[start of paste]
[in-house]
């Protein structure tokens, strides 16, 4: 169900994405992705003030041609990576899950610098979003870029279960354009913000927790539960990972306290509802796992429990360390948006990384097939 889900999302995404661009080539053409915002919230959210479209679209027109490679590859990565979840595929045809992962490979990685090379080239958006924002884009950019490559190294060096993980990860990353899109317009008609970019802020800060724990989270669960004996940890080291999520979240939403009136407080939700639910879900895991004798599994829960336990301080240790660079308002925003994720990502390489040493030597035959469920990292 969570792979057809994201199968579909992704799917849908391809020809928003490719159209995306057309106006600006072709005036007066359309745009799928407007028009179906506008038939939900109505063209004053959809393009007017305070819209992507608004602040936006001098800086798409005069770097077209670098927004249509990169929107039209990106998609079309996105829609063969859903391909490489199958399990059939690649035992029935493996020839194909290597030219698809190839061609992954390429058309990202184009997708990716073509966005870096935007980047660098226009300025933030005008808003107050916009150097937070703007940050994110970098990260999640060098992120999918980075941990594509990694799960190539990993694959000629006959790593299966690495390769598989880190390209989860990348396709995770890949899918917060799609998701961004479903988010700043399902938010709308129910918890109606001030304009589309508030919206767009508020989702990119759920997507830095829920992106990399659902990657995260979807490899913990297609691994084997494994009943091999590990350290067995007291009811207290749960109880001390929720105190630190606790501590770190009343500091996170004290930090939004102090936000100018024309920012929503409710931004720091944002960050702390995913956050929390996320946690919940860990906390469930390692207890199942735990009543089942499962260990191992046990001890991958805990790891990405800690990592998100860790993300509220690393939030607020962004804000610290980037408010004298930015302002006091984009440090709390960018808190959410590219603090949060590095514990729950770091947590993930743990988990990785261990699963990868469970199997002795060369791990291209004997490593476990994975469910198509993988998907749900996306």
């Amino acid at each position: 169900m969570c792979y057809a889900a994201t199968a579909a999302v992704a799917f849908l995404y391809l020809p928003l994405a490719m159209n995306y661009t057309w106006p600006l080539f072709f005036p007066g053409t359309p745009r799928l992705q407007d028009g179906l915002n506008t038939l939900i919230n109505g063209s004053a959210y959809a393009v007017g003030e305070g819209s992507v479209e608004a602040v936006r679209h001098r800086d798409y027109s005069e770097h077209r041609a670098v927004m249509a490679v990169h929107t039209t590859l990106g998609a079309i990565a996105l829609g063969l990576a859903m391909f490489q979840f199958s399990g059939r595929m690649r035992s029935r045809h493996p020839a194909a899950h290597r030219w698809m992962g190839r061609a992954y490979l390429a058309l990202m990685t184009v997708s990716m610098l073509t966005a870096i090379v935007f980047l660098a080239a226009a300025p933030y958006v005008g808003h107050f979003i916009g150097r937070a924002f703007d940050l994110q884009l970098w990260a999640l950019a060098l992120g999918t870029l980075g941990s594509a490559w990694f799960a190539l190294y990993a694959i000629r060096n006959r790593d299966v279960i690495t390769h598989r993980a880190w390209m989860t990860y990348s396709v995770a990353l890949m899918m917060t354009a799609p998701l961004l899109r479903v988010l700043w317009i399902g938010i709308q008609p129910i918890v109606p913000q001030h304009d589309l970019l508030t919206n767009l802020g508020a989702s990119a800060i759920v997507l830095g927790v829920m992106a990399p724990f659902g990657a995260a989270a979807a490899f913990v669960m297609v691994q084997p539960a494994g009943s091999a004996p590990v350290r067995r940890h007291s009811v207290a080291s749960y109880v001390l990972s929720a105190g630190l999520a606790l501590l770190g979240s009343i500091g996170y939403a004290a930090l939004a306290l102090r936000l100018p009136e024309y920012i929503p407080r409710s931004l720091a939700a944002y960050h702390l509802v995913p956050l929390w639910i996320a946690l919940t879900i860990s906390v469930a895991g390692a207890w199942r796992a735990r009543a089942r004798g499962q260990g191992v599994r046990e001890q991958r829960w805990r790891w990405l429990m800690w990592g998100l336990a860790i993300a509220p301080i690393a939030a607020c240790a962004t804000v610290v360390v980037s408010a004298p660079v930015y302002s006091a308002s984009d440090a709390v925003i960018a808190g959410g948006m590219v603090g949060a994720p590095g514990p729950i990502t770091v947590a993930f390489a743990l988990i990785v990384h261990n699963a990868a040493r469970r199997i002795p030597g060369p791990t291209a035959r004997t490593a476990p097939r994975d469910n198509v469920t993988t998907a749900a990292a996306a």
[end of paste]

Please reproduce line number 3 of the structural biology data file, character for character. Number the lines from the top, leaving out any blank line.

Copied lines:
């Amino acid at each position: 169900m969570c792979y057809a889900a994201t199968a579909a999302v992704a799917f849908l995404y391809l020809p928003l994405a490719m159209n995306y661009t057309w106006p600006l080539f072709f005036p007066g053409t359309p745009r799928l992705q407007d028009g179906l915002n506008t038939l939900i919230n109505g063209s004053a959210y959809a393009v007017g003030e305070g819209s992507v479209e608004a602040v936006r679209h001098r800086d798409y027109s005069e770097h077209r041609a670098v927004m249509a490679v990169h929107t039209t590859l990106g998609a079309i990565a996105l829609g063969l990576a859903m391909f490489q979840f199958s399990g059939r595929m690649r035992s029935r045809h493996p020839a194909a899950h290597r030219w698809m992962g190839r061609a992954y490979l390429a058309l990202m990685t184009v997708s990716m610098l073509t966005a870096i090379v935007f980047l660098a080239a226009a300025p933030y958006v005008g808003h107050f979003i916009g150097r937070a924002f703007d940050l994110q884009l970098w990260a999640l950019a060098l992120g999918t870029l980075g941990s594509a490559w990694f799960a190539l190294y990993a694959i000629r060096n006959r790593d299966v279960i690495t390769h598989r993980a880190w390209m989860t990860y990348s396709v995770a990353l890949m899918m917060t354009a799609p998701l961004l899109r479903v988010l700043w317009i399902g938010i709308q008609p129910i918890v109606p913000q001030h304009d589309l970019l508030t919206n767009l802020g508020a989702s990119a800060i759920v997507l830095g927790v829920m992106a990399p724990f659902g990657a995260a989270a979807a490899f913990v669960m297609v691994q084997p539960a494994g009943s091999a004996p590990v350290r067995r940890h007291s009811v207290a080291s749960y109880v001390l990972s929720a105190g630190l999520a606790l501590l770190g979240s009343i500091g996170y939403a004290a930090l939004a306290l102090r936000l100018p009136e024309y920012i929503p407080r409710s931004l720091a939700a944002y960050h702390l509802v995913p956050l929390w639910i996320a946690l919940t879900i860990s906390v469930a895991g390692a207890w199942r796992a735990r009543a089942r004798g499962q260990g191992v599994r046990e001890q991958r829960w805990r790891w990405l429990m800690w990592g998100l336990a860790i993300a509220p301080i690393a939030a607020c240790a962004t804000v610290v360390v980037s408010a004298p660079v930015y302002s006091a308002s984009d440090a709390v925003i960018a808190g959410g948006m590219v603090g949060a994720p590095g514990p729950i990502t770091v947590a993930f390489a743990l988990i990785v990384h261990n699963a990868a040493r469970r199997i002795p030597g060369p791990t291209a035959r004997t490593a476990p097939r994975d469910n198509v469920t993988t998907a749900a990292a996306a």